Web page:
SWEET TART DOUGH (Adapted from BAKING FROM MY HOME TO YOURS, but taken from my manuscript, so the wording may be a little different from the way it appears in the book)
1 1/2 cups all-purpose flour
1/2 cup confectioners’ sugar
1/4 teaspoon salt
1 stick plus 1 tablespoon (4 1/2 ounces) very cold (or frozen) unsalted butter, cut into small pieces
1 large egg yolk
To make the dough: Put the flour, confectioners’ sugar and salt in the workbowl of a food processor and pulse a couple of times to combine. Scatter the pieces of butter over the dry ingredients and pulse until the butter is cut in coarsely – you’ll have pieces the size of oatmeal flakes and pea-size pieces and that’s just fine. Stir the egg, just to break it up, and add it a little at a time, pulsing after each addition. When the egg is in, process in long pulses – about 10 seconds each – until the dough, which will look granular soon after the egg is added, forms clumps and curds. Just before your reaches this clumpy stage, the sound of the machine working the dough will change – heads up. Turn the dough out onto a work surface.
Very lightly and sparingly – make that very, very lightly and sparingly – knead the dough just to incorporate any dry ingredients that might have escaped mixing.
If you want to press the dough into a tart pan, now is the time to do it.
If you want to chill the dough and roll it out later (doable, but fussier than pressing), gather the dough into a ball (you might have to use a little more pressure than you used to mix in dry bits, because you do want the ball to be just this side of cohesive), flatten it into a disk, wrap it well and chill it for at least 2 hours or for up to 1 day.
To make a press-in crust: Butter the tart pan and press the dough evenly along the bottom and up the sides of the pan. Don’t be stingy – you want a crust with a little heft because you want to be able to both taste and feel it. Also, don’t be too heavy-handed – you want to press the crust in so that the pieces cling to one another and knit together when baked, but you don’t want to press so hard that the crust loses its crumbly shortbreadish texture. Freeze the crust for at least 30 minutes, preferably longer, before baking.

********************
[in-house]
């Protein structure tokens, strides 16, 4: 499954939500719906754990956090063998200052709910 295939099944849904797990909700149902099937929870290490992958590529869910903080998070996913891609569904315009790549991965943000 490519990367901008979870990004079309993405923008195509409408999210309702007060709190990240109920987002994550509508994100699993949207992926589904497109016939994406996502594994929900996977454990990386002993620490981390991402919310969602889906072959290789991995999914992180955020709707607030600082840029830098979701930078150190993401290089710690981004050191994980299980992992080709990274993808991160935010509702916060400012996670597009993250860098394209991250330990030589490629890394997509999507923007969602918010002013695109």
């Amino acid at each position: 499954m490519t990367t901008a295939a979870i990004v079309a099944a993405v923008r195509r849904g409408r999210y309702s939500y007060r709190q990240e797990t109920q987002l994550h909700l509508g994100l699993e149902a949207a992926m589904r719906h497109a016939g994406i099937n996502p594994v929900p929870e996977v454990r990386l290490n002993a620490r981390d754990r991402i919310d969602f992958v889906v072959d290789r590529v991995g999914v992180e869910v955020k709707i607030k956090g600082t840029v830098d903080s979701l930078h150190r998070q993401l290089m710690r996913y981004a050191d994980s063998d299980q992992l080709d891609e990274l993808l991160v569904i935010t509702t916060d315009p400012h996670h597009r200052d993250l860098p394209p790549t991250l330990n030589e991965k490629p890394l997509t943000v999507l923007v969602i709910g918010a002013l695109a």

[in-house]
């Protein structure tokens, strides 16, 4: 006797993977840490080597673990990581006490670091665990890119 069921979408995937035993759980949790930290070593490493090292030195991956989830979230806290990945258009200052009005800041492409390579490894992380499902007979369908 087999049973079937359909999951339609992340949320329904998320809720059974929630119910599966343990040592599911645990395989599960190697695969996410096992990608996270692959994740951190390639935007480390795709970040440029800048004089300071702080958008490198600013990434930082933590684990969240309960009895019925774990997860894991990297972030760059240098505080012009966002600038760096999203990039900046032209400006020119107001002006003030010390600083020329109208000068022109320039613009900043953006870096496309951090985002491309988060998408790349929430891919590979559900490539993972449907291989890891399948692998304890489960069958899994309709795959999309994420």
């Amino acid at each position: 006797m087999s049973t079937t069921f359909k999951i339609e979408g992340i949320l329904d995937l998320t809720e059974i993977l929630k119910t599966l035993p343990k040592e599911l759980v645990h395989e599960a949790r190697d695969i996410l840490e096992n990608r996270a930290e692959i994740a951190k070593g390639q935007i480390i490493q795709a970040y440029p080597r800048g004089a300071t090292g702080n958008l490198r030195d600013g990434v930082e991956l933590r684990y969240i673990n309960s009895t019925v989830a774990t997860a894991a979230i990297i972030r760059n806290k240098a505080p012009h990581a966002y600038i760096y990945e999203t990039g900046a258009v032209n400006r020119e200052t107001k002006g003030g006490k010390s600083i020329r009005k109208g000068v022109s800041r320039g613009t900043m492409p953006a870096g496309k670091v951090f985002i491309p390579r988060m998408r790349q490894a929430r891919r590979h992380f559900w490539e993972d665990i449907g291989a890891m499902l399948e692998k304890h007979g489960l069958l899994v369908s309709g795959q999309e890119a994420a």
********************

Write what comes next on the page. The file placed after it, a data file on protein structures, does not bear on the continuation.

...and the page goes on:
To make a rolled-out crust: This dough is very soft – a combination of a substantial amount of butter and the use of confectioners’ sugar – so I find it is easier to roll it between wax paper or plastic wrap or, easiest of all, in a roll-out-your-dough slipcover. If you use the slipcover, flour it lightly. Roll the dough out evenly, turning the dough over frequently and lifting the wax paper or plastic wrap often, so that it doesn’t roll into the dough and form creases. If you’ve got time, slide the rolled out dough into the fridge to rest and firm for about 20 minutes before fitting the dough into the buttered tart pan. Trim the excess dough even with the edge of the pan. Freeze the crust for at least 30 minutes, preferably longer, before baking.
To partially bake the crust: Center a rack in the oven and preheat the oven to 375 degrees F. Butter the shiny side of a piece of aluminum foil and fit the foil tightly against the crust. Bake the crust 25 minutes, then carefully remove the foil. If the crust has puffed, press it down gently with the back of a spoon. Bake for another 3 to 5 minutes, then transfer the crust to a cooling rack; keep it in its pan.